Bela Lugosi with Frances Dade in Dracula (1931).—Courtesy of Universal Pictures; photograph, The Bettmann Archive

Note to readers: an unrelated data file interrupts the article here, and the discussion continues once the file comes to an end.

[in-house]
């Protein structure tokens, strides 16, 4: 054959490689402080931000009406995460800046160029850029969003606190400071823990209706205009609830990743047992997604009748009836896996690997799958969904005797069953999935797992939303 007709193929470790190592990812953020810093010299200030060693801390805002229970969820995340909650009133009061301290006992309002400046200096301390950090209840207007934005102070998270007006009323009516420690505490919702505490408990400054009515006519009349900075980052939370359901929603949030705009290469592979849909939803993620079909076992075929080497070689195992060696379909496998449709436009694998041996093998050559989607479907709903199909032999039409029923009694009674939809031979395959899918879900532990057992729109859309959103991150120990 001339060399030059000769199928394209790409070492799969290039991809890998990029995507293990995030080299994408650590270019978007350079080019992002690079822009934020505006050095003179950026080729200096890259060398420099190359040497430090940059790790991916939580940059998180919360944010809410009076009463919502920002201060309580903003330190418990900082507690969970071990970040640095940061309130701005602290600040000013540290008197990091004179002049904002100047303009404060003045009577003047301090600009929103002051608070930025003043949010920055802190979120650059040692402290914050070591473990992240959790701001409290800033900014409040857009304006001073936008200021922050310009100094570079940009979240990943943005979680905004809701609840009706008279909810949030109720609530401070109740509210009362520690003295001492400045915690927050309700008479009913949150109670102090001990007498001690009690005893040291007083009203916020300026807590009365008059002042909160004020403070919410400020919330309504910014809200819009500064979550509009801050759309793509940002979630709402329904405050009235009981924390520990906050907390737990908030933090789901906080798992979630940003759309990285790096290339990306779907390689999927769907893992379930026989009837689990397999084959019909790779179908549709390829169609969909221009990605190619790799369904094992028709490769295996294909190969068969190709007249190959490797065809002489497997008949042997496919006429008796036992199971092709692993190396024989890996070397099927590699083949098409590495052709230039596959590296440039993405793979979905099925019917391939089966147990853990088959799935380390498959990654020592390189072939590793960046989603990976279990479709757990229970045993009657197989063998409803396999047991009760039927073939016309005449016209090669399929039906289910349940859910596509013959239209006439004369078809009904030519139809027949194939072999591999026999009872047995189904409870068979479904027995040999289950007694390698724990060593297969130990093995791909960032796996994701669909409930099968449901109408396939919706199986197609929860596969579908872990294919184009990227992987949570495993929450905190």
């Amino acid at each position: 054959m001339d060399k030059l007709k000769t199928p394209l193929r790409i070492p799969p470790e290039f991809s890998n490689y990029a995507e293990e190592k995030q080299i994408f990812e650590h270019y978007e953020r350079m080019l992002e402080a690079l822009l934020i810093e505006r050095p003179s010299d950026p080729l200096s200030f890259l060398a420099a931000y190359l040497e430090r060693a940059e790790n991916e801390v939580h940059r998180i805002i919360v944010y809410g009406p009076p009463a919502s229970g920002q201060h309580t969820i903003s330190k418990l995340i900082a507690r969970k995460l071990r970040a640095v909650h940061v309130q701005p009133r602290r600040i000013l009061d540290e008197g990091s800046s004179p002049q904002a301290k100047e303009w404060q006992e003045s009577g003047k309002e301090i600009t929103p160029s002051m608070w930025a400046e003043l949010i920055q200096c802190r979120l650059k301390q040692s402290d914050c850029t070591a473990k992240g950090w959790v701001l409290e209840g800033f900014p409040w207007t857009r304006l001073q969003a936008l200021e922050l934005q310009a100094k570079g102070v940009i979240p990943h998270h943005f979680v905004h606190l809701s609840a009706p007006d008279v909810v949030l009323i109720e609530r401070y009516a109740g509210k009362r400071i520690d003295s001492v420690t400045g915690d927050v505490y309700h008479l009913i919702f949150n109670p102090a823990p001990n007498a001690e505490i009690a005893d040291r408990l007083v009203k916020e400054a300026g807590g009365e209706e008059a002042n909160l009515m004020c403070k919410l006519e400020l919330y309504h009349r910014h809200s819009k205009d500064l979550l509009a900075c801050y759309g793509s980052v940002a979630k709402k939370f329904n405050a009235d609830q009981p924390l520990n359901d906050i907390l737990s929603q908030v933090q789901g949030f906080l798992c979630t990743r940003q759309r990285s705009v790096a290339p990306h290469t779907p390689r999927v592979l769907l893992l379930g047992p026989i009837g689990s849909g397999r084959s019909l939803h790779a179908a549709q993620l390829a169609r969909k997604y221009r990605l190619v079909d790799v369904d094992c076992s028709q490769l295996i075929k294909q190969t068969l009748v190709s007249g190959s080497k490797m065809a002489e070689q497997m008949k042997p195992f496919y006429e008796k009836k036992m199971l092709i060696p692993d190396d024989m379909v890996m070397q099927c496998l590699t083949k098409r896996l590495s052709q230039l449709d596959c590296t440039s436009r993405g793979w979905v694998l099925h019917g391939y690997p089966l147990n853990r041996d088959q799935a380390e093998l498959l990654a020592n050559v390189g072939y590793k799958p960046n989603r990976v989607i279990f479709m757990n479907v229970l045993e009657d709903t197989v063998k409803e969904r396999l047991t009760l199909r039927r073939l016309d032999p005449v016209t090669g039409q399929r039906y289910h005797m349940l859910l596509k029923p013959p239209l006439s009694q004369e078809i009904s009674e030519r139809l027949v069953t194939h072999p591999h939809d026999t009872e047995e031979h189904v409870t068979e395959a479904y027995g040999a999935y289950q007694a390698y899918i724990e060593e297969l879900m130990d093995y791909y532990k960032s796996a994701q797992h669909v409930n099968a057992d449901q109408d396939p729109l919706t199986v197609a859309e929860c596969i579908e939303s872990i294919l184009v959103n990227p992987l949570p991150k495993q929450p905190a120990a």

In popular legend, a bloodsucking creature that rises from its burial place at night, sometimes in the form of a bat, to drink the blood of humans. By daybreak it must return to its grave or to a coffin filled with its native earth. Tales of vampires are part of the world's folklore, most notably in Hungary and the Balkan Peninsula. The disinterment in Serbia in 1725 and 1732 of several fluid-filled corpses that villagers claimed were behind a plague of vampirism led to widespread interest and imaginative treatment of vampirism throughout western Europe. Vampires are supposedly dead humans (originally suicides, heretics, or criminals) who maintain a kind of life by biting the necks of living humans and sucking their blood; their victims also become vampires after death. These undead creatures cast no shadow and are not reflected in mirrors. They can be warded off by crucifixes or wreaths of garlic and can be killed by exposure to the sun or by an oak stake driven through the heart. The most famous vampire is Count Dracula from Bram Stoker's novel Dracula (1897).